Dr. Richard Bright, former director of the Biomedical Advanced Research and Development Authority, testifies during a House Energy and Commerce Subcommittee on Health hearing to discuss protecting scientific integrity in response to the coronavirus outbreak on Thursday, May 14, 2020. in Washington, DC. Warning that COVID-19 could make ‘2020 will be the darkest winter in modern history,’ Rick Bright, former director of the Biomedical Advanced Research and Development Authority has filed a federal whistleblower complaint alleging he was fired for opposing the use of a drug promoted by President Donald Trump as a potential coronavirus treatment. (Photo by Greg Nash-Pool/Getty Images)

He went public with the complaint he filed in May about his COVID-19 warnings being ignored.  

“I was pressured to let politics and cronyism drive decisions over the opinions of the best scientists we have in government,” Bright said on a call per CNN, after filing the complaint.

When he testified before Congress in May, Bright said the US could undergo the darkest winter of modern history if it did not formulate a strategy to combat the virus.

Read More: Cuomo orders lockdown for parts of NYC after COVID-19 uptick

Dr. Bright’s attorneys Debra Katz and Lisa Banks said in a statement, “Dr. Bright was forced to leave his position at NIH because he can no longer sit idly by and work for an administration that ignores scientific expertise, overrules public health guidance, and disrespects career scientists, resulting in the sickness and death of hundreds of thousands of Americans.”

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EyeGuide Adds Six Sports Medicine, Neuroscience Experts to Scientific Advisory Board

EyeGuide Inc., a health technology and bioinformatics company revolutionizing the way brain health is monitored, has announced the expansion of its scientific advisory board with the additions of Dr. Anne Naclerio, Dr. Dhiren Naidu, Dr. Jon Patricios, Dr. Kathryn Schneider, Dr. Karen Sutton and Dr. Michael Turner. Each of these leading scientific experts brings specialized skills, knowledge and experience to help the EyeGuide team build a world-class advisory board.

“EyeGuide is doing important work to improve ocular-motor assessment of athletes with suspected brain injuries, to advance brain health, and to improve the wellness and performance of athletes of all ages. This is an exciting step forward for EyeGuide as the company now gains further support from an array of respected senior experts across the field of sports medicine and neuroscience,” said Dr. Ruben Echemendia, Chairperson of EyeGuide Scientific Advisory Board, which was established earlier this year. “I am eager to work together with this impressive team of advisers as well as collaborate on providing insight and guidance to EyeGuide so its products may help improve the lives of many people across the U.S. and around the world.”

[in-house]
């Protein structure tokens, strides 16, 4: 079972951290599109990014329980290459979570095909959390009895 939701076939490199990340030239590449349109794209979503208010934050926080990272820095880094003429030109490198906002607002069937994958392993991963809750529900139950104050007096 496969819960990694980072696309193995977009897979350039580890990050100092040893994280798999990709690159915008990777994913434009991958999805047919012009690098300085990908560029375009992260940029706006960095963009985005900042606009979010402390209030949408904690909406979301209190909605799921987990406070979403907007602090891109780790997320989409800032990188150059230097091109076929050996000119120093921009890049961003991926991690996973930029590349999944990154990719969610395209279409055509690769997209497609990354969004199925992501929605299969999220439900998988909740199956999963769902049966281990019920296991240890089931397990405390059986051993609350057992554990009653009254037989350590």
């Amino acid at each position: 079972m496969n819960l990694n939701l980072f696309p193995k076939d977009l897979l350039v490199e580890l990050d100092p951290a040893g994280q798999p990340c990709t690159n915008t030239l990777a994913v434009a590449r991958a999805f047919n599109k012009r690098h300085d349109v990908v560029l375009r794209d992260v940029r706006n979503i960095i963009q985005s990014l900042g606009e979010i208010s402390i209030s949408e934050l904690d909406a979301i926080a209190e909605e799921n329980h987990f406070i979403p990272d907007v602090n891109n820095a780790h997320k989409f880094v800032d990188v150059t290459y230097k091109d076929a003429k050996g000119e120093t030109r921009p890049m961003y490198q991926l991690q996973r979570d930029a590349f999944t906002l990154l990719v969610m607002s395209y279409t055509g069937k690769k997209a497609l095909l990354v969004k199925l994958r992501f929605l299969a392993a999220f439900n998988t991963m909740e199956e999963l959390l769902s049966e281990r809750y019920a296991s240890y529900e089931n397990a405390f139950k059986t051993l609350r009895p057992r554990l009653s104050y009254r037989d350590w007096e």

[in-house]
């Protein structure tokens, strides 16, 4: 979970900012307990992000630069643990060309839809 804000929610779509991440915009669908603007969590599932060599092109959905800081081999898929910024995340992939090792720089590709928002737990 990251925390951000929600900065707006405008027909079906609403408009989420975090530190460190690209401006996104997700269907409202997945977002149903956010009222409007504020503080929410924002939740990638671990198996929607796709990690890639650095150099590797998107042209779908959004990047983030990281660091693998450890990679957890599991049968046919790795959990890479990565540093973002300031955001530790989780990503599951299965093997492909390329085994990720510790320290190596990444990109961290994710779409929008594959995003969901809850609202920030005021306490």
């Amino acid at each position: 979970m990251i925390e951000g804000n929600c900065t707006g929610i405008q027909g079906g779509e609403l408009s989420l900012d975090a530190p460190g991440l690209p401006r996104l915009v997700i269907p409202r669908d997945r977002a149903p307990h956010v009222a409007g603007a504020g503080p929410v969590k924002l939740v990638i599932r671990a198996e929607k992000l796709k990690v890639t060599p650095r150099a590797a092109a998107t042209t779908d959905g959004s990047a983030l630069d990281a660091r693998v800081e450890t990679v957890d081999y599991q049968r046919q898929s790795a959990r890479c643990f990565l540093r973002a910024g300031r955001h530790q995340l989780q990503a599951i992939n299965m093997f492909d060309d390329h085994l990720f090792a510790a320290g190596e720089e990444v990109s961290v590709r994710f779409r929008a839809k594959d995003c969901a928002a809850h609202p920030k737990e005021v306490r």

The new members of EyeGuide’s Scientific Advisory Board include:

  • Dr. Anne Naclerio has spent the past 10 years working as chief of clinical operations for the Regional Health Command Atlantic, deputy surgeon for the U.S. Army in Europe, the command surgeon for the Army National Guard, and the chief of medical readiness and policy for the U.S. Army Surgeon General. Dr. Naclerio served in the Army for over 30 years and has earned numerous decorations including the Bronze Star, Purple Heart and the Legion of Merit. She also established and led the Women’s Health Taskforce to enable the services to better understand and meet the unique needs of female service members.

  • Dr. Dhiren Naidu is a tenured associate professor in the Division of Physical Medicine and Rehabilitation at the University of Alberta. He is also currently the head team physician for the National Hockey League’s Edmonton Oilers, the lead physician for the Canadian Football League’s Edmonton Eskimos, the head physician for the University of Alberta Golden Bears football team and a health physician for their varsity athletic program.

  • Dr. Jon Patricios is an associate professor in the Wits Faculty of Health Sciences and director of Wits Sport and Health (WiSH). He is also the current director of Waterfall Sports Orthopaedic Surgery in Johannesburg; founder and Director of Sports Concussion South Africa; sports concussion consultant to World Rugby; a board member of the international Concussion in Sports Group; and on the Scientific Committee for the International Consensus Conference on Concussion in Sport. He is a fellow of the American College of Sports Medicine, the Faculty of Sports & Exercise Medicine (UK) and the International Sports Medicine Federation. Jon serves on the advisory board of the Sports Health and Safety Institute at the University of Washington, Seattle. Apart from sports concussion, he has an interest in the pediatric and aging athlete, joint disease, tendinopathy, and